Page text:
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XML Signatures: Behind the Curtain


In this article, Larry considers the security risks that exists with the current XML authentication standards.

Author Info:
By: Larry Loeb
Rating: 3 stars3 stars3 stars3 stars3 stars / 8
March 07, 2003
TABLE OF CONTENTS:
  1. · XML Signatures: Behind the Curtain
  2. · Introduction
  3. · The Overview
  4. · What They Don't Tell You in the Specification
  5. · The Geek Part
  6. · Signature Elements
  7. · An Example to Mull Over
  8. · A Pithy Summary
  9. · The Resources

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XML Signatures: Behind the Curtain - The Geek Part
(Page 5 of 9 )

Note that in the examples that follow, it's OK to substitute in your mind the URL of some monopolistic software vendor in place of the W3C addresses. It'll make it seem more real. The following discussion borrows heavily from the candidate specifications, since they are vendor-neutral.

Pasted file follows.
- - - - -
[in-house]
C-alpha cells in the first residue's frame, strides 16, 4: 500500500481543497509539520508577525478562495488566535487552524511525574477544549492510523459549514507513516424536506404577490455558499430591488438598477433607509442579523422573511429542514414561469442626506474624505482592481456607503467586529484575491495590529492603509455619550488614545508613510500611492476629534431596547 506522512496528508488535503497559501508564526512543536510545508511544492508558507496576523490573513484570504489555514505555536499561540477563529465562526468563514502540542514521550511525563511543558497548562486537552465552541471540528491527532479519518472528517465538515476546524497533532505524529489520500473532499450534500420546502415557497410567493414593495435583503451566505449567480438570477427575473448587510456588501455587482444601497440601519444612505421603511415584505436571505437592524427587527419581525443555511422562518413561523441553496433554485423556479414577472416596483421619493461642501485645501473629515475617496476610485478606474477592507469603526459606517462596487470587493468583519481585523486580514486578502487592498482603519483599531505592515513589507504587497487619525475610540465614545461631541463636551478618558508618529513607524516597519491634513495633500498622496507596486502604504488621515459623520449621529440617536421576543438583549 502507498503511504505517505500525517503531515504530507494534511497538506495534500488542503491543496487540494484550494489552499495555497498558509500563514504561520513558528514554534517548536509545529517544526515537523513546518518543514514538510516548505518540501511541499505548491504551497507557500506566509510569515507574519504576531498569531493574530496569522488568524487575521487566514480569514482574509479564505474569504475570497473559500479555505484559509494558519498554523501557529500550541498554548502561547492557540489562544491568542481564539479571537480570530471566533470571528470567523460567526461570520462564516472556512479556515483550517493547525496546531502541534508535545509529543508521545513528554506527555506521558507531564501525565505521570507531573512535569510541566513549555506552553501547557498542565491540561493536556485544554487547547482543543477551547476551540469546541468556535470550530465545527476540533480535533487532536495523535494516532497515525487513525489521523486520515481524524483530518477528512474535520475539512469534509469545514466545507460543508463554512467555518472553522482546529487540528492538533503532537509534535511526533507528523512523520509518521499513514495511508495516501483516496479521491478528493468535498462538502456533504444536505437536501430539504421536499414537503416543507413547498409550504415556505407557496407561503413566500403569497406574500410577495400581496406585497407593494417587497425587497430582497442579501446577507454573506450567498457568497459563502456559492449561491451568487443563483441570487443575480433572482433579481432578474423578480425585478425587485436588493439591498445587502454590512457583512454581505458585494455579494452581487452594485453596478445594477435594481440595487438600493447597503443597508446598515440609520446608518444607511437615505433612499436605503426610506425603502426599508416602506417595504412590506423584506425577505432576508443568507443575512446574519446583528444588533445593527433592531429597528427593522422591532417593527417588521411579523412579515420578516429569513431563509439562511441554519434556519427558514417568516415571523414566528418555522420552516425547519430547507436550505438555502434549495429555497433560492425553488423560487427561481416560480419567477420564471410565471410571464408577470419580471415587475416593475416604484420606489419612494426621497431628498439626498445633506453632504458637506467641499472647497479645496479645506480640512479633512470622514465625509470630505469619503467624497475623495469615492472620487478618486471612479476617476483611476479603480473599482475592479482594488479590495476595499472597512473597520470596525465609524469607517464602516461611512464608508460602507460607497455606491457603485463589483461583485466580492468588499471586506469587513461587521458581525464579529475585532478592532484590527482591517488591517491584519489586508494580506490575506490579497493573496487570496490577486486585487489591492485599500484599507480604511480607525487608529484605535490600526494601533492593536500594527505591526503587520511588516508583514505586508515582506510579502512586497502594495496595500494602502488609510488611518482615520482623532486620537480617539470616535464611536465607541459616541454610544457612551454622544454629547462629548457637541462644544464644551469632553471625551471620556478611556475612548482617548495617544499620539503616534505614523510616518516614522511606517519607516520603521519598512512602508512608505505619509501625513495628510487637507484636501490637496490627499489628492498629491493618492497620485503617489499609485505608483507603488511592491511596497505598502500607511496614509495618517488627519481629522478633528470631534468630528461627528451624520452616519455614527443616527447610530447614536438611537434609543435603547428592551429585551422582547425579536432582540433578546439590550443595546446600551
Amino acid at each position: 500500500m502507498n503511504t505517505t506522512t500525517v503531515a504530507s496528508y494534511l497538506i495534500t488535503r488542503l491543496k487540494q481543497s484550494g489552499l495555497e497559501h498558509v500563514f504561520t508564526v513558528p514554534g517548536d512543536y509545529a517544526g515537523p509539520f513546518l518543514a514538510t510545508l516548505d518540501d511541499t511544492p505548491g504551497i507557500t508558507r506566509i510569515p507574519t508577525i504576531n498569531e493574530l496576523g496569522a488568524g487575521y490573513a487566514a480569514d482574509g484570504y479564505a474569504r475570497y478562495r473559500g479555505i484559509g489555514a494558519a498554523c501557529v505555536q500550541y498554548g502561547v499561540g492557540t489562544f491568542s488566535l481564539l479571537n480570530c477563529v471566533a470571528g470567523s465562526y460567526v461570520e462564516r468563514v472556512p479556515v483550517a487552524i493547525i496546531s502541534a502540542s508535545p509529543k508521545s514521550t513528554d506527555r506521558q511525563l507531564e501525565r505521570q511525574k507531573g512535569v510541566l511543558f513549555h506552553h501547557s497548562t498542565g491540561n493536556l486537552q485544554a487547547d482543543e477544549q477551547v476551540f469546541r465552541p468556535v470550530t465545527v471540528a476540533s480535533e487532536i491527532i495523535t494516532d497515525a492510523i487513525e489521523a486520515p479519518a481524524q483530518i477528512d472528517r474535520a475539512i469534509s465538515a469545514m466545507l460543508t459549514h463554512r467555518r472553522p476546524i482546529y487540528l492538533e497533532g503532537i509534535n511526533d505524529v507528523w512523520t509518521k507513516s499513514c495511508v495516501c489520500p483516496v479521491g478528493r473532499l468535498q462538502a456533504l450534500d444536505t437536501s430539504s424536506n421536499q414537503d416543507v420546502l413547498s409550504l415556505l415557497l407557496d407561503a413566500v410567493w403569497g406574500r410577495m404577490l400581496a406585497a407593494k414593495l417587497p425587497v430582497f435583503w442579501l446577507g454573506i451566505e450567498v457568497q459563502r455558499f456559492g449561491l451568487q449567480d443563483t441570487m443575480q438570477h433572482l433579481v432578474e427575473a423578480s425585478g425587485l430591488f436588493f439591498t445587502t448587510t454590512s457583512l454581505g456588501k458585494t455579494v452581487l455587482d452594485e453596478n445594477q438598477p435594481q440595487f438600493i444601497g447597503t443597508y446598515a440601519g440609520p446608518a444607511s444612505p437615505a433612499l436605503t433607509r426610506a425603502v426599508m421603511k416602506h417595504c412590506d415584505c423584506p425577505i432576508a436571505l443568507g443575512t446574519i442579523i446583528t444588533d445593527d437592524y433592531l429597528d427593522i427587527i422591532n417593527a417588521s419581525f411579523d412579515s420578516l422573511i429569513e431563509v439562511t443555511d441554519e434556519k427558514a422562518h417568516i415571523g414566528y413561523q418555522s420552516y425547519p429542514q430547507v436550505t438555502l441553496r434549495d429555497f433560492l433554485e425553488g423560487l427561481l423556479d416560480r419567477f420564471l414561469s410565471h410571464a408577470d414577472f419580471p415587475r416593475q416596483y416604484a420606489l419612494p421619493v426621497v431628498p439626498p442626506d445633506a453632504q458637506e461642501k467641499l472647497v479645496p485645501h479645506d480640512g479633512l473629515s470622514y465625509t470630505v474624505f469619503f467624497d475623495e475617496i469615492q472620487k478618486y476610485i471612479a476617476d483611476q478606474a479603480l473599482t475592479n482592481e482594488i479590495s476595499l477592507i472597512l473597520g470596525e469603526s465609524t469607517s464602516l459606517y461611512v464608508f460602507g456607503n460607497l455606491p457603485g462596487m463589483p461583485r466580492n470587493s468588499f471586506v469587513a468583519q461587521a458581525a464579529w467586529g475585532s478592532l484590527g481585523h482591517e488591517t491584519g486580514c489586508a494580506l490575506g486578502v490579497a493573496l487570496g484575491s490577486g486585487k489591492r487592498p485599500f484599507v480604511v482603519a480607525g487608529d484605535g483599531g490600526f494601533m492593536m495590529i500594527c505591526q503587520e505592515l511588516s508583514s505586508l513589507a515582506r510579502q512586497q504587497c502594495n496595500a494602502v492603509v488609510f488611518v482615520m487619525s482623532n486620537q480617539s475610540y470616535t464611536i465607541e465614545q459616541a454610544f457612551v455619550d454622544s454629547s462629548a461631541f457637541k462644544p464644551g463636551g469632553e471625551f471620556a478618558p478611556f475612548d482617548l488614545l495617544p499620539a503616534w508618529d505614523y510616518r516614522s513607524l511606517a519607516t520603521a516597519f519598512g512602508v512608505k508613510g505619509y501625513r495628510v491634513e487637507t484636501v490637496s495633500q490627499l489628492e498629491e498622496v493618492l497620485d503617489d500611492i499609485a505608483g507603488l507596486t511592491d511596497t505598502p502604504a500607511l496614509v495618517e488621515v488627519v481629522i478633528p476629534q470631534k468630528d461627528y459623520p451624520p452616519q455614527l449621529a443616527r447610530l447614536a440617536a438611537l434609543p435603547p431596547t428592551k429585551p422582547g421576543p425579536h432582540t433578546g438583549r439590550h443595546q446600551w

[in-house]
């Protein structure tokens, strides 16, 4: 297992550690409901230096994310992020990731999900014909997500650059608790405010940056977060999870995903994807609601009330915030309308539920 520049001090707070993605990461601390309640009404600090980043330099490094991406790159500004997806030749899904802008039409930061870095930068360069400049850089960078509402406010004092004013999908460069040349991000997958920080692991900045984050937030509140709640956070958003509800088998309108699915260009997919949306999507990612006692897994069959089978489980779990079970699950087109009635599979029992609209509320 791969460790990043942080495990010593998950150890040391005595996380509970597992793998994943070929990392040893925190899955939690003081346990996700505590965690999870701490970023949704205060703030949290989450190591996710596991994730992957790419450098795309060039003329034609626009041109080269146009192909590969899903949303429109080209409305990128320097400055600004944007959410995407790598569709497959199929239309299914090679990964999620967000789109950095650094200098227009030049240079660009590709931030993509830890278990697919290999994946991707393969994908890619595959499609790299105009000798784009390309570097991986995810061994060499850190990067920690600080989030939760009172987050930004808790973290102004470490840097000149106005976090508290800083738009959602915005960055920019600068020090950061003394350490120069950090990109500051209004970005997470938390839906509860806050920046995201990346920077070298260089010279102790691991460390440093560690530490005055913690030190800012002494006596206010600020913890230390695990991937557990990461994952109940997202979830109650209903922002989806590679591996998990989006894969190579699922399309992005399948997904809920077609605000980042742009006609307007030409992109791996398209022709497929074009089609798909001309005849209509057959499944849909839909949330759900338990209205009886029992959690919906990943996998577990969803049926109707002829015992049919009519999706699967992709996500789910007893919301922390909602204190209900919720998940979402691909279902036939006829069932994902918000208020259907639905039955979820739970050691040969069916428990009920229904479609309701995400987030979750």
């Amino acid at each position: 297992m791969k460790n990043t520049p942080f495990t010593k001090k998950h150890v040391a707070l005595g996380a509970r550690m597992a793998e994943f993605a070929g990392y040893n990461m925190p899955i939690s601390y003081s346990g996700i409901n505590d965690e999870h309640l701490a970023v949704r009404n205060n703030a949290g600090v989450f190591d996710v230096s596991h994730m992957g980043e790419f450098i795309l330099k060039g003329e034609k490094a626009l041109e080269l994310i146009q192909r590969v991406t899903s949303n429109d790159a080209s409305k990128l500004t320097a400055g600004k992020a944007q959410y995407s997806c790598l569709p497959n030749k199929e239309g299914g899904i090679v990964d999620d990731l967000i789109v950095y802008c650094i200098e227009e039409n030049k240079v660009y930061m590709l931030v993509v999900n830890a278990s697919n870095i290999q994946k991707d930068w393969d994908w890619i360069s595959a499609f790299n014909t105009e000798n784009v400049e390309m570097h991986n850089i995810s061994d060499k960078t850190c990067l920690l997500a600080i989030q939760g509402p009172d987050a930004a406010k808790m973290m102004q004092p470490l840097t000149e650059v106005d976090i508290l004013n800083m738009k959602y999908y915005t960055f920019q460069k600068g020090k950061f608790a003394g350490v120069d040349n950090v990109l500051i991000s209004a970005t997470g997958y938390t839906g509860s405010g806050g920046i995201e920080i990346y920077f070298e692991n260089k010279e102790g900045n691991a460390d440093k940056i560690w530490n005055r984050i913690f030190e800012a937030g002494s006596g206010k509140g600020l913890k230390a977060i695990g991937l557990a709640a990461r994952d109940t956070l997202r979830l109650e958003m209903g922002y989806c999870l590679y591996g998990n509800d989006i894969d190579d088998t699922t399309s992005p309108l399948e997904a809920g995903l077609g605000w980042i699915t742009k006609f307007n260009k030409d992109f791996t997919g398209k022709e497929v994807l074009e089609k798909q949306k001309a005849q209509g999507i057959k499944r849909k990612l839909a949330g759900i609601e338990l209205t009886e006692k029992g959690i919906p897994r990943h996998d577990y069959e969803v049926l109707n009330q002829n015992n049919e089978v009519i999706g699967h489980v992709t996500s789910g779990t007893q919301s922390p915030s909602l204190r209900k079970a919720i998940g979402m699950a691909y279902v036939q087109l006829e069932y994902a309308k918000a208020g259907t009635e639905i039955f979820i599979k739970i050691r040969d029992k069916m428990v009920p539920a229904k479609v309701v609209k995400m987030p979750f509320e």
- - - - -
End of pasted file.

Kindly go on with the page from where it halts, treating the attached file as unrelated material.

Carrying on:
The first useful property of an XML signature is that it can be applied to any sort of digital content (sometimes called a data object), including XML. An XML signature may be applied to the content of one or more resources. Enveloped signatures are performed over data within the same XML document as the signature, so a detached signature is over data that is external to the signature's element itself. More specifically, the current XML signature specification defines an XML signature element type and an XML signature application; conformance requirements for each are specified in the document by way of schema definitions and prose, respectively.


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